Lost and Found

[stblockquote title=”” top_left=”” author=””]The infrastructure that we have is here to stay, even if the enterprise that once occupied its space is obsolete. The architecture of the future must focus on transformation. It must desurface the potential in our existing built environment with a respect for the past and an eye to the future. [/stblockquote]

Lost and Found, written by Jason Forney AIA and Mason Sanders, is featured on ArchitectureBoston. The fall theme, LOST, addresses a range of thematic touchpoints, from considerations of history to memorials of craft.

The piece highlights building and infrastructure across the United States that have the capacity to live beyond the stories of their past. From Montgomery Block in San Francisco, California to MASS MoCA in North Adams, Massachusetts, every community has a building that tells its story.

Read the full story on ArchitectureBoston.

 

Take a 360° Tour of the McIntyre Project

Bruner/Cott is working with developer Redgate-Kane to revitalize the historic McIntyre Federal Building and the heart of Portsmouth, NH.

The project will feature a variety of public space and lifestyle amenities to complement and enhance downtown Portsmouth, including gathering spaces, a market for local food and beverage vendors, retail space, a co-working space, and more.

You can take a 360° tour of the proposed space here.

Click here to visit the project website for more information.

Speedway Awarded CPA Funding From City of Boston

Mayor Martin J. Walsh and the City of Boston’s Preservation Committee have recommended 56 new projects to receive funding as part of the Community Preservation Act (CPA), including the new Speedway HQ.

The Community Preservation Act allocates money toward open space, historic preservation, and affordable housing projects throughout the city’s 23 neighborhoods.

The Speedway, located in Brighton, is anticipated to receive $200,000 from this round of CPA funding. This restoration project will transform the historic Charles River Speedway buildings into a lively gathering space for neighborhood, complete with dining facilities, retail space, and an outdoor plaza.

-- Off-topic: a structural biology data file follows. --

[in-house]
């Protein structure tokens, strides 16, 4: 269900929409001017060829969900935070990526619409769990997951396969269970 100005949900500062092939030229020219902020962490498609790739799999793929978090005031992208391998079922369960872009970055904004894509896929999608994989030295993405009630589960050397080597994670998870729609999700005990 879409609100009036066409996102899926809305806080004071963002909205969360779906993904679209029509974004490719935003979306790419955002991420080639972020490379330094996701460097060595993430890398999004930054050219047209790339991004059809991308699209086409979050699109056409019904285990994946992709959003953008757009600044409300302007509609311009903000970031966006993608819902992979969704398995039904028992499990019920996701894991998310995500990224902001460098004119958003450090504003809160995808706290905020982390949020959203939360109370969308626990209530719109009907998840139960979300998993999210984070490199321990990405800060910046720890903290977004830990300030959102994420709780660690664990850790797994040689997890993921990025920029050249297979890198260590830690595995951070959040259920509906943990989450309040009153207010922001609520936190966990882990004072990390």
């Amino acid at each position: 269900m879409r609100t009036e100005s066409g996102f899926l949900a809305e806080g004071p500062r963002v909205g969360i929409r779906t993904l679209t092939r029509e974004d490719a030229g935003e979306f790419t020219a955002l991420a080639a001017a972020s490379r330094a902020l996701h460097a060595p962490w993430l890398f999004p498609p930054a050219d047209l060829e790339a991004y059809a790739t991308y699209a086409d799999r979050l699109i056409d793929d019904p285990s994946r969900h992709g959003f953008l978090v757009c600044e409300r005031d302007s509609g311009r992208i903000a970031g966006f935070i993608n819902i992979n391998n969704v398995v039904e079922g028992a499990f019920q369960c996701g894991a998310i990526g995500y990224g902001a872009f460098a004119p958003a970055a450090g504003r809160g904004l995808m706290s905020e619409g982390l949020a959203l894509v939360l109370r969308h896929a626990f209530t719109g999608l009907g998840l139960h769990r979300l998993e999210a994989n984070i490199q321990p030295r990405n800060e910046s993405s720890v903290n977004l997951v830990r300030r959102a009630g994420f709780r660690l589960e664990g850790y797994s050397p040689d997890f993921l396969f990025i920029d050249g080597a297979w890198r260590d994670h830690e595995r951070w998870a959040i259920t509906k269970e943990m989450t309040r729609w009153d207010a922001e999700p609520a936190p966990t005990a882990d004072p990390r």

We look forward to continuing to use this revenue to build on our work related to affordable housing, historic preservation, and open space. – Martin J. Walsh, Mayor of Boston.

Read more in the Boston Business Journal.

Harvard Smith Campus Center is U.S. Building of the Week

The Richard A. & Susan F. Smith Campus Center at Harvard University was named the U.S. Building of the Week by world-architects!

Part of an ongoing university “Common Spaces” initiative, the new Smith Campus Center was designed to ensure its physical spaces foster the campus’s intellectual, cultural, and social experience and support the wider community. The project reconfigures the first, second, and tenth floors, reinterpreting the history and logic of Josep Lluis Sert’s architecture in a series of additions to, and removals from, the existing fabric to create a family of new internal spaces interspersed with a captured internal and external landscape.

Sert served as Dean of the Harvard Graduate School of Design from 1953 to 1969, during which time he designed the Holyoke Center across the street from Harvard Square and the gates to Harvard Yard. Now the Smith Campus Center, the administrative building was renovated by Hopkins Architects with Bruner/Cott Architects.

Read the full feature here.

 

 

Smith Campus Center Reviewed in Boston Globe

The opening of the newly-renovated Richard A. & Susan F. Smith Campus Center has had the Harvard community buzzing with excitement.

A thoughtful, yet radical, reappraisal of the original architecture of Josep Lluis Sert (1902-1983), the new Smith Center is part of Harvard’s ‘Common Spaces’ program pioneered by Harvard President Emeritus, Drew Faust.

Recently, Robert Campbell of The Boston Globe had a chance to visit the Smith Center and share his thoughts;

“…you never lose touch with the city outdoors as your near neighbor, because you can see it looking back at you through so many glass walls and windows. Pedestrian bridges span the space and lead you to roof terraces. Most amazing are what Harvard calls the “green walls”: vertical gardens that hang on the walls and look like hedges but never touch the ground. You wander freely as if you were in an urban landscape rather than an enclosed interior.”

Read the full Boston Globe review here.

Ground Has Been Broken at Hartford Swift Factory

Ground has officially been broken at the Swift Factory in Hartford, Connecticut!

The vacant factory campus will soon be transformed into an “economic engine” for local job growth, healthy food production and distribution, and local business partnerships, all with zero displacement. It is expected to bring over 150 long-term jobs to the North Hartford Promise Zone, part of an initiative started in 2015 that provides federal resources to spur economic opportunity in communities across the United States.

Bruner/Cott celebrated this milestone with members of Consigli Construction Co. and Community Solutions, as well as US Senator Richard Blumentahl, Representative John B. Larson, Mayor Luke Bronin, and residents of the North Hartford community.

From gold leaves to green leaves, the Swift Factory will house a 35,000 sf indoor farm run by FreshBox Farms, as well as a commercial kitchen and incub

ator for developing local food business. Two historic houses on the property will also be repurposed for community use.